JESSIAH: I started off rhyming when I was nine (years old). That’s what really drew me in to the music. I was captivated by rhyming. With that “Night Crawlerz” or with any verse, I’m real hard on myself, very very hard on myself. Sometimes I sit on a couple of bars for a minute. I don’t rush it. You might hear something and think he was flying through it but some things are like wine. IT has to sit and ferment with the juices spinning round and round. Then it gets ready and it’s time to put it down.
Three Card Monte
Listen. Her sweet round bass, her sultry lips vocalizing and the breaks bounce with lovely snares. The cleavage pounds heavy in the mind and your eyes work to find the lady. Jessiah has the ears play “Three Card Monte,” letting his lady come in tough on us. His bassline reverberates through the room, a thickness so profound we can smell the perfumes of richness on her. MCs gotta go in and when he isolates the elements, her moans stutter us and the breaks walk toward us. Jessiah produces some fine women in these wax. And even when you can’t choose the right card they all will bang lovely.
SUNEZ: Once the vocals are done are there more arrangements done as drumrolls and bassline amplifying was at the end of many bars for the MCs on the CC LP?
JESSIAH: That’s all in my production arrangement. When I first make a track for the album it’ll be kind of dry. Maybe just a sample that I may chop. When I hear a verse that’s when it possesses me to put a drop there, a roll there, let me change up the bassline there. Things I do to bring up the verses as I hear them and highlight certain things they say. That comes along with having a trained ear to hear if it’s missing that seasoning. Let me splash that with a little bit of garlic powder [laughs]. Bring that spice out.
JESSIAH: Right. And I don’t rush anything. I’m meticulous with the production process
SUNEZ: This is a great album and you put a great pressure on Jade Josephine to introduce herself on the end of all that. Tell me about her.
JESSIAH: My cousin Jade Josephine–All praises due! I can’t get enough of my family. I love my family. We got a lot of talent in our bloodline and I just wanted to be able to give them an opportunity just like I got an opportunity. As an MC, she’s a monster. I gave her a call one day and she said, ‘Guess what? I’m rhyming now.’ I said ‘what the fuck?!’ And this was when she was like 17-18 (years old). She spit some bars, bro, I was like ‘Oh shit!!’ She said you didn’t know I was a monster. I been taking notes.’ So she’s already been through a little gauntlet. She’s ready to go. My brother Phillie seen the opportunity for her to get in and that’s how that all happened. Phillie genuinely wants to give people the chance to shine. He saw me on the rise and I already was a fan of the Wisemen, gave me this opportunity and I answered.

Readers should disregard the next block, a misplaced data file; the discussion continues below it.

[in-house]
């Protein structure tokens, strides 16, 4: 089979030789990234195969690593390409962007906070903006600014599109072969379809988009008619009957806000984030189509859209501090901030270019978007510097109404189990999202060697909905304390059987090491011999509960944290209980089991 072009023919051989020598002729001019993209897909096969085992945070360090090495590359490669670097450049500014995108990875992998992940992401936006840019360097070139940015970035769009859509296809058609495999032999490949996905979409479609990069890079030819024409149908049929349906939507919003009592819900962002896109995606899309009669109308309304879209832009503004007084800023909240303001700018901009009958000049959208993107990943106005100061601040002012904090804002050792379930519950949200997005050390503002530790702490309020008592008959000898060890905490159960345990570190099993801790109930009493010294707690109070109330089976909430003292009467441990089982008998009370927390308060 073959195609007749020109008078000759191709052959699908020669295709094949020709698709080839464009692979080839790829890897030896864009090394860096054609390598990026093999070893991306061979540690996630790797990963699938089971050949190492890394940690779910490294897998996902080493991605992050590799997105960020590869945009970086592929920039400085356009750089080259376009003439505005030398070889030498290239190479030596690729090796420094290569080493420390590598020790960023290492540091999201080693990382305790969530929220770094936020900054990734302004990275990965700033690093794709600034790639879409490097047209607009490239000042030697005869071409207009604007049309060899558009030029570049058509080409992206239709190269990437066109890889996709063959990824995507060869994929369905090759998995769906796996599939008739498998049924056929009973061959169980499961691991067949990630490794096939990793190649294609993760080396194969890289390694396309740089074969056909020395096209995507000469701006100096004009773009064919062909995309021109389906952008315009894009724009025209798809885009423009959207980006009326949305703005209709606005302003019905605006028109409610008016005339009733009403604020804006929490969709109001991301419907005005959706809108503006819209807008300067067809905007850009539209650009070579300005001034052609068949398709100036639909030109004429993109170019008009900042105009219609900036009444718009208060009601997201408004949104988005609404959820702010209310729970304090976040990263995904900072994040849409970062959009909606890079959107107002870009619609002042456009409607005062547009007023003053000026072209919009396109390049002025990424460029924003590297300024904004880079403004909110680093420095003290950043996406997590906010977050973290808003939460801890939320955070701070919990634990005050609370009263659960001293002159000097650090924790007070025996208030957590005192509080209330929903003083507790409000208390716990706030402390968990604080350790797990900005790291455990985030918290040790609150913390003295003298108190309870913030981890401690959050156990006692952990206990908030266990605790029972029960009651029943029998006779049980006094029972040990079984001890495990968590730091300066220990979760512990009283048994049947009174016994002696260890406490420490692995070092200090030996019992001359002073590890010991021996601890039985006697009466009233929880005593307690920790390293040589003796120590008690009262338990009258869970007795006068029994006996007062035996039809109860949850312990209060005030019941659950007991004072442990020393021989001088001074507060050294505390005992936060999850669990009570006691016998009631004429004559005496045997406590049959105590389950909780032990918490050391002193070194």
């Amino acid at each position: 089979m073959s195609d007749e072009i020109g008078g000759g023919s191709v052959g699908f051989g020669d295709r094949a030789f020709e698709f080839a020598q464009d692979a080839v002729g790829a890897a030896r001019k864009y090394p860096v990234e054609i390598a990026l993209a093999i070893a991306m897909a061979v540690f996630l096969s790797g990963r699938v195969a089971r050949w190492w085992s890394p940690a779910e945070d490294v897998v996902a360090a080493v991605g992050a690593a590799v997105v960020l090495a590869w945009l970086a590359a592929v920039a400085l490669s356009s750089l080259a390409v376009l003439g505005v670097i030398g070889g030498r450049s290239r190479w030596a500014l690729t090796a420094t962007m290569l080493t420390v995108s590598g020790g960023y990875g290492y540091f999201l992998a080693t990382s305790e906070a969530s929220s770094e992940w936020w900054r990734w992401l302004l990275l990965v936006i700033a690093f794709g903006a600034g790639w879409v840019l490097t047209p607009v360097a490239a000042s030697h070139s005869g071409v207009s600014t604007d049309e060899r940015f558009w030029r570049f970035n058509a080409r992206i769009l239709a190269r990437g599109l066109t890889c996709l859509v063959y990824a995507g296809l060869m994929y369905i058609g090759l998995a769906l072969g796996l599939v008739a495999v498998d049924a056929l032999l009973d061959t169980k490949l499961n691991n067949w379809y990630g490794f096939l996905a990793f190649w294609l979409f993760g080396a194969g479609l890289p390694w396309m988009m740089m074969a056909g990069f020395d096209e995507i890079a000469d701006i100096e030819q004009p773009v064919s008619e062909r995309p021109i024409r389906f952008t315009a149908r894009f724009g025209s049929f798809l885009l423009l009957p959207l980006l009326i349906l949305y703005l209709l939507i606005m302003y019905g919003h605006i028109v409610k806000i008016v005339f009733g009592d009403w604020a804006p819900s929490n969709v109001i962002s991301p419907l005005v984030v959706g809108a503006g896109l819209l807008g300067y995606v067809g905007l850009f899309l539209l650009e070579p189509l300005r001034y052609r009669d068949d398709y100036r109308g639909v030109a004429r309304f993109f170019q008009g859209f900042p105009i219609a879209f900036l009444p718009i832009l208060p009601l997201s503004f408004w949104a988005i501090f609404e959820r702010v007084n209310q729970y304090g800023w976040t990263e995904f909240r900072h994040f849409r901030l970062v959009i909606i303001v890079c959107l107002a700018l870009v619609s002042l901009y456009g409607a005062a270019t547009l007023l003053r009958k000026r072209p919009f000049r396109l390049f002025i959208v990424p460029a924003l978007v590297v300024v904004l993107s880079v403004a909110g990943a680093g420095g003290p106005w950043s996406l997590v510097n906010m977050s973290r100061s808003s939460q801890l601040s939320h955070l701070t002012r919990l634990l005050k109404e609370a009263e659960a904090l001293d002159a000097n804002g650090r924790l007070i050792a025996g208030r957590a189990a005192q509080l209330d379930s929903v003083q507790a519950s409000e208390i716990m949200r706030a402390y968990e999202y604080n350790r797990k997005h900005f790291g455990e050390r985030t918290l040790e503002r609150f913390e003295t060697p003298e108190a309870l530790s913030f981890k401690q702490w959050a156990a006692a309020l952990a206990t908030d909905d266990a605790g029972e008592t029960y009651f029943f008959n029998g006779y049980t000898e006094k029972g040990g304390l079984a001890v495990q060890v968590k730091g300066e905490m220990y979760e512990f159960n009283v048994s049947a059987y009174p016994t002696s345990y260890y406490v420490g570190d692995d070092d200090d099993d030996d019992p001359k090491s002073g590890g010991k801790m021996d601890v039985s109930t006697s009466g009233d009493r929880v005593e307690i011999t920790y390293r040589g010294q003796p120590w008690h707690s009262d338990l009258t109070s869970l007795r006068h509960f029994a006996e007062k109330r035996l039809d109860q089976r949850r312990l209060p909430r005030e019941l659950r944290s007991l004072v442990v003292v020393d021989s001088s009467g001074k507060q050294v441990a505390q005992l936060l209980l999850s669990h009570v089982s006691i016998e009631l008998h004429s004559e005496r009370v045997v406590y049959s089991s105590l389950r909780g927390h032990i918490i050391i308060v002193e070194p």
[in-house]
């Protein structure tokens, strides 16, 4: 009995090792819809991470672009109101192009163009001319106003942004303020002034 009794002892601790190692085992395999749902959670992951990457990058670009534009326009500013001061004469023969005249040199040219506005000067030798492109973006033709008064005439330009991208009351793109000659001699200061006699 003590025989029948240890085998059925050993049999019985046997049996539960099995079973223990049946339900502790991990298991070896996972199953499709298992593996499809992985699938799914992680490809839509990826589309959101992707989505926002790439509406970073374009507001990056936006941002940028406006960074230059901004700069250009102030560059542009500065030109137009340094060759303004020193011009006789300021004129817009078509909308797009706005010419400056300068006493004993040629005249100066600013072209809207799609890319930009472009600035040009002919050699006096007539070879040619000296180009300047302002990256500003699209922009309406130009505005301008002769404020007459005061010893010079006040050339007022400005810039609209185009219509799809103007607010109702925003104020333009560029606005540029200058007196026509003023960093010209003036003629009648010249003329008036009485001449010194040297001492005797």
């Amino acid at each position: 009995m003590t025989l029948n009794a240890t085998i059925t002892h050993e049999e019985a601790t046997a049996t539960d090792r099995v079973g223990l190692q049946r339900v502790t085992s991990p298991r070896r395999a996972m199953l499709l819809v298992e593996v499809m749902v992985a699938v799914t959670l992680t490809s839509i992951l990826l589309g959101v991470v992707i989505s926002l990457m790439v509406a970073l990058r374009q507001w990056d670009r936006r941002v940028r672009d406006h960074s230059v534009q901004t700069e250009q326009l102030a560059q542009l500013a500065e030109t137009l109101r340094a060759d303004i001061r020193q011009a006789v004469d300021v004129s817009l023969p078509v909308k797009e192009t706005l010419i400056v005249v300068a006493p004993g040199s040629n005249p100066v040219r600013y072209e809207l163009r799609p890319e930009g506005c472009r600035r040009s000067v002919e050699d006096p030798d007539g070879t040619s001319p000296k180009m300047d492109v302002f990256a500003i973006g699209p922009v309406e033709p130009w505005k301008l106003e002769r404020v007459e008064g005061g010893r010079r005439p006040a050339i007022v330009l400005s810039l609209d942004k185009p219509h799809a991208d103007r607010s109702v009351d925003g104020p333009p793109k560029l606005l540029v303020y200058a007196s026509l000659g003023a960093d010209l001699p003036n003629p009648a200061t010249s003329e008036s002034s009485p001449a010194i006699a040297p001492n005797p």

SUNEZ: And you’re also related to Rome.
JESSIAH: That’s Jade’s brother. Rome learned it from me and Jade learned it from me and Rome. Music is in my family. My uncle was Mike Cherry out in Motown. He played on [records for] the Four Tops, Marvin Gaye, Bill Cosby, the Detroit Opera House. One of my other uncles is James McPherson, a Jazz drummer. Music is in my blood and it was inevitable that I would do something in it. I’m just happy to open as many doors for my family. And Rome was first on my G.O.D. album on the “Night of the Living Dead” track. In due time I’m trying to get them out as solo artists so look out for that.
Dead no more. And now on the sinister organs of fallacy I hear a muted and filtered walking break pattern I will march with. Today is the first day the horrors we know can be the wisdom of the era. A little mistake here, an error there, a savage turn there–all summon up a sage built of perfectly crafted scars that architect a Pharoah’s face so smooth you can’t even see where Phillie’s mind cracks and spills his Blues forth.
SUNEZ: Now Phillie said he was very content with all the guest MCs adhering to the theme so well on Crimeline Chronicles. Still, between you two I’d say I get the feeling that this adherence to theme is natural and didn’t have to be outright said.
JESSIAH: You’re a hundred percent right, man. Some people it just works like that. It’s rare but you have to capitalize on that otherwise we’d be foolish. We didn’t really have to go out of our element to make this album happen. Everything went organically. There were no real kinks in the process. Everything flowed real smooth.